The vast space that we call our universe might be just a small speck in a fabric dotted with other universes, maybe an infinite number of them. We could be living in what physicists call amultiverse . It is a tantalizing prospect, but verifying it has remained in the realm of fantasy–until now. For the first time, the theorists have a testable prediction: Collisions with nearby universes could have left a mark in the cosmic microwave background, the fossil radiation of the big bang. Now, the hunt is on to detect the echoes of these collisions, which would provide the first experimental evidence for the existence of other universes.
Let’s back up a bit and seewhy physicists think there may be universes beyond our own in the first place. Fractions of a second after the big bang, our universe is thought to have expanded exponentially in a phase called inflation. Soon after inflation was proposed by the physicist Alan Guth, now of MIT, other physicists, including Andrei Linde of Stanford University and Alex Vilenkin of Tufts University, realized that once inflation got going, it should never end. According to this idea, now called “eternal inflation,” what we think of as the vacuum of space isn’t actually empty; it contains energy that makes it unstable and prone to form new bubble-like vacuums, much like bubbles of air emerging in boiling water. Each bubble inflates in turn, and new bubbles can form within it. In this view, our universe is just one of a huge and ever-increasing number of bubbles, each capable of giving rise to a new universe.
But how does one turn such esoteric theory into experimentally verifiable fact? Our best shot, according to Matthew Johnson of the Perimeter Institute for Theoretical Physics in Waterloo, Canada, and his colleagues, is to seek out evidence that one of these bubble universes collided with our own. Such a collision would create perturbations in the fabric of spacetime which would leave an imprint on the cosmic microwave background radiation.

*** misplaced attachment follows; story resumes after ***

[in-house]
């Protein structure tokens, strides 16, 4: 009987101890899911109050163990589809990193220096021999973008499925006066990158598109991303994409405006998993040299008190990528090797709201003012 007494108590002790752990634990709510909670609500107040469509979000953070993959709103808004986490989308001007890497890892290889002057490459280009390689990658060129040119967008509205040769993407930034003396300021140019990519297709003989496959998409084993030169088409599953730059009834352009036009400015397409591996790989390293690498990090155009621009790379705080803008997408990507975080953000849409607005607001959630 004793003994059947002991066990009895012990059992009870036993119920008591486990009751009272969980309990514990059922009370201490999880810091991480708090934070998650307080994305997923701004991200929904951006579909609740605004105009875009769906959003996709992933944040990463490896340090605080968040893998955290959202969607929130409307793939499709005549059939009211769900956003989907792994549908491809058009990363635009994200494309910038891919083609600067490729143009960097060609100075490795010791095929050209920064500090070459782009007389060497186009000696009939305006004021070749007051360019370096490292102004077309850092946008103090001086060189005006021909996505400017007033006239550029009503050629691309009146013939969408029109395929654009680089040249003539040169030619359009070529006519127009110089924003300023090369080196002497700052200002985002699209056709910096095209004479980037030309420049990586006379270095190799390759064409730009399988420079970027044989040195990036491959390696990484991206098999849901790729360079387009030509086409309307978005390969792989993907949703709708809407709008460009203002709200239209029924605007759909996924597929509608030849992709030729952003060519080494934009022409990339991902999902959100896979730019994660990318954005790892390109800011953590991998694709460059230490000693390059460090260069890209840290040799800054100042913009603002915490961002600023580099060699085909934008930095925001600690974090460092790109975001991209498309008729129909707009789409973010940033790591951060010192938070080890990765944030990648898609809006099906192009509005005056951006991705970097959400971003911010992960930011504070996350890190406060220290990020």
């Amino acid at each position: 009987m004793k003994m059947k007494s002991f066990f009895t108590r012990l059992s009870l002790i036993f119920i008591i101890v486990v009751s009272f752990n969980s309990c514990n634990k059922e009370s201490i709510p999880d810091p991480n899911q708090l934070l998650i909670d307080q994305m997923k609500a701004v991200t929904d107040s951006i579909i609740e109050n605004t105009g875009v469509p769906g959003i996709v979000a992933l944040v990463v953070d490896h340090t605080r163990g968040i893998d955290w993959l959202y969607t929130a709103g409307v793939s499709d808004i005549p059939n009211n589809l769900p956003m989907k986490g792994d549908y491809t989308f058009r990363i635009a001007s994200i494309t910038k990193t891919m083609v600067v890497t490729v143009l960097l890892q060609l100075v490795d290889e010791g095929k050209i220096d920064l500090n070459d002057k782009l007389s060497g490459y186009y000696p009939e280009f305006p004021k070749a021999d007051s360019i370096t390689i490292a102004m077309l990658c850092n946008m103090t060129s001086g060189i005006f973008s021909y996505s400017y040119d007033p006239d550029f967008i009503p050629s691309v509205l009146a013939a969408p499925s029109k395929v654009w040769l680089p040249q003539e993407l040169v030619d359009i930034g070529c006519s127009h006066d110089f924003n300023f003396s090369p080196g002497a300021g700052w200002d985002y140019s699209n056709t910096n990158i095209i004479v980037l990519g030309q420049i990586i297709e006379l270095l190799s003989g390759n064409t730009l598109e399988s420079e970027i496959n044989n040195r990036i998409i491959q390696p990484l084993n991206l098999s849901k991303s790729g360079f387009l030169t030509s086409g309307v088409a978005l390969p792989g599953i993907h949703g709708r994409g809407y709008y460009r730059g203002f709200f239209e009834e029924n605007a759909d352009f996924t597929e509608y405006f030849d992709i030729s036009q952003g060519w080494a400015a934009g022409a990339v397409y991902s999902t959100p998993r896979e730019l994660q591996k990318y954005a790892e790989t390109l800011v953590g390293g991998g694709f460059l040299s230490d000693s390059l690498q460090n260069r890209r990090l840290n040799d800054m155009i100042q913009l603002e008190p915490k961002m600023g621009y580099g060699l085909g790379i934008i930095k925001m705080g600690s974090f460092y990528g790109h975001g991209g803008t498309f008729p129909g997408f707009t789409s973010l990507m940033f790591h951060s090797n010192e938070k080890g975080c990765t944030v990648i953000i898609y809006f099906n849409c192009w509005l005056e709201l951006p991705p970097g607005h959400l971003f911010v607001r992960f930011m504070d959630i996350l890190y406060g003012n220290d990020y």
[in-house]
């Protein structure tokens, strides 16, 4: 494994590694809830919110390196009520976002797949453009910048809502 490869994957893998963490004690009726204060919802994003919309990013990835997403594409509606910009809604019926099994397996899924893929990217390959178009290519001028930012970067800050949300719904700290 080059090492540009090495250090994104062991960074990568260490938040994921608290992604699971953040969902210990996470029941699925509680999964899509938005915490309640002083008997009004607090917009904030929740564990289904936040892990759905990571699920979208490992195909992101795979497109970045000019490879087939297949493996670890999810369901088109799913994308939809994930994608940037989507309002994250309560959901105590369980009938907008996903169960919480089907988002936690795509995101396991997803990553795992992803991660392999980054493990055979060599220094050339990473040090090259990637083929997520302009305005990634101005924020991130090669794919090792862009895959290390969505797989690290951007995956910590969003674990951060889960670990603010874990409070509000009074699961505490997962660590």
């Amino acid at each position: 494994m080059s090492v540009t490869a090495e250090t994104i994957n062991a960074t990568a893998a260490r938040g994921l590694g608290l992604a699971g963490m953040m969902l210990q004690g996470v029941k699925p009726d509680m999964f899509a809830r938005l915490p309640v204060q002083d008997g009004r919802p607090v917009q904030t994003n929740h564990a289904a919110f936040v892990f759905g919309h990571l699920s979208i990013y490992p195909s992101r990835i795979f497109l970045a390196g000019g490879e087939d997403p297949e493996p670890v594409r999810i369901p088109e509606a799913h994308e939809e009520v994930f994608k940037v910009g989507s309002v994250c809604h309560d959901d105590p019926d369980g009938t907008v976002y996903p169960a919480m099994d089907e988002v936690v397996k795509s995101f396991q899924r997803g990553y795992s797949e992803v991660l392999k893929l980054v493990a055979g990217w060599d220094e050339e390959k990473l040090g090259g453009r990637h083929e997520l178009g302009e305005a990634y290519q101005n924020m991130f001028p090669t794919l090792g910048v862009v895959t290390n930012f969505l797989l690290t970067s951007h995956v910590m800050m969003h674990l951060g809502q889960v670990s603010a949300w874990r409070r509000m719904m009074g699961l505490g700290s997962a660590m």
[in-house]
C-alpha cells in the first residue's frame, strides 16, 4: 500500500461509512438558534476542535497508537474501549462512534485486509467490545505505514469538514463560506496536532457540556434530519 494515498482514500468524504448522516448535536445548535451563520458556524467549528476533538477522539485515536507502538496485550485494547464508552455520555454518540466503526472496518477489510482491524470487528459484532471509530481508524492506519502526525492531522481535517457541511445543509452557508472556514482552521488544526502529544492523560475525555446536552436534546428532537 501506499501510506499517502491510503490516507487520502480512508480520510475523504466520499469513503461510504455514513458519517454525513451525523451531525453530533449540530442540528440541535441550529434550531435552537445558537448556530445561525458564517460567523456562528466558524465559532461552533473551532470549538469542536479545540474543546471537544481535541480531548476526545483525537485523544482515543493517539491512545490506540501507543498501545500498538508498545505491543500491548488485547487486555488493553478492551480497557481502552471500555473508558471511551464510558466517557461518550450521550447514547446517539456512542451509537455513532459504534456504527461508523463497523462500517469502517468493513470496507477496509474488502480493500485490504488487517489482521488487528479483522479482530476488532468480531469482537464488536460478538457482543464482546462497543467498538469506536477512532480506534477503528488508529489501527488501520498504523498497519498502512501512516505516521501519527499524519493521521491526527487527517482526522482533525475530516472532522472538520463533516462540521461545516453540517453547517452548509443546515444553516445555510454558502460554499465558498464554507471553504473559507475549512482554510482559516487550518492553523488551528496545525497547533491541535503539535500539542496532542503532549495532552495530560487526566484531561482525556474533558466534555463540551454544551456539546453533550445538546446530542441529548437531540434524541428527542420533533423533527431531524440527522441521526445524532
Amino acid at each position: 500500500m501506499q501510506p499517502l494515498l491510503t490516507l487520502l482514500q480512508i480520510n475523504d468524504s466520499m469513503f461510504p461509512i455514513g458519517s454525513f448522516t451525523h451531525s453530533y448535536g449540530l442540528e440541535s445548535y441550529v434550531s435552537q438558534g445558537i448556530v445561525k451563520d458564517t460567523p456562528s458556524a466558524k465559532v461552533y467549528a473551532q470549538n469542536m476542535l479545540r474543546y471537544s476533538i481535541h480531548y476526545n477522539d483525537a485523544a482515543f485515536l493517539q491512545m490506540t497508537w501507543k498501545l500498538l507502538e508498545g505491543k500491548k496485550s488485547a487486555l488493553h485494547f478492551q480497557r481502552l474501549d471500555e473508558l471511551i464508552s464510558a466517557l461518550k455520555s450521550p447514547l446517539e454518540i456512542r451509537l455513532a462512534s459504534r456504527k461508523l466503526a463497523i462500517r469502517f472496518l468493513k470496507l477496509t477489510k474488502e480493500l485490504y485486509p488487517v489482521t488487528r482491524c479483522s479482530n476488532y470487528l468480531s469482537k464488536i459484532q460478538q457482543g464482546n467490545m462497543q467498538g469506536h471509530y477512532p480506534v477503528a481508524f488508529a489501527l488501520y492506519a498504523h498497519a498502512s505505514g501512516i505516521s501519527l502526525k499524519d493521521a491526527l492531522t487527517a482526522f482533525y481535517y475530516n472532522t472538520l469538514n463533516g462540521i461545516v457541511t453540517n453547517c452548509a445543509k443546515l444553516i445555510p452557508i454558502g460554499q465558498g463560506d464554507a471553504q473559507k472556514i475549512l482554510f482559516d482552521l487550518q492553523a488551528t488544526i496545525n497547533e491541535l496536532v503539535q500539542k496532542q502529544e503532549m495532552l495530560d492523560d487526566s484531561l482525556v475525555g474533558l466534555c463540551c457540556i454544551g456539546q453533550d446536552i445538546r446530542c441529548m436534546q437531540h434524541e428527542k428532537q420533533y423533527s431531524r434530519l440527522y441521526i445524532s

The background radiation is the universe’s first light, made up of photons that were released throughout the universe a mere 370,000 years after the big bang. The photons contain information about the state of the universe at that instant, and that state would have been influenced by events close to the big bang—such as inflation itself or even a collision with other bubbles.
Johnson and his colleagues calculated that a collision would leave a distinct disc-shaped imprint on the background radiation. The temperature inside the imprint would be ever-so-slightly different from the temperature outside the disc. Properties such as the size of the disc, which could range from a few fractions of a degree to half the sky, and the intensity of the temperature difference between the inside and the outside of the disc, would depend on the exact nature of the collision.
The team then set about predicting how many collisions one should expect to find in the data collected by NASA’s WMAP satellite, a telescope designed specifically to probe the minute variations in the CMB, and what the traces of those collisions would look like to WMAP. Their result may be a bit of a downer for fans of the multiverse—they discovered that the data are most consistent with zero collisions–but that is not the end of the story. It is possible that the instrument simply isn’t sensitive enough to detect the traces of collisions with other universes. In fact, there are a few spots in the data that match the kind of signal expected from bubble collisions, but the result is not statistically significant. Random fluctuations in the background radiation could also create such patterns.
Still, Johnson is pleased. “Before this analysis these ideas seemed untestable,” he says. “It seemed like science fiction, but it’s not. It’s very exciting that you can rigorously do science in this theory. You might be unlucky and not see anything, but that’s kind of beside the point. It’s testable.”
Next week, discover what’s next in the search for signs of the multiverse.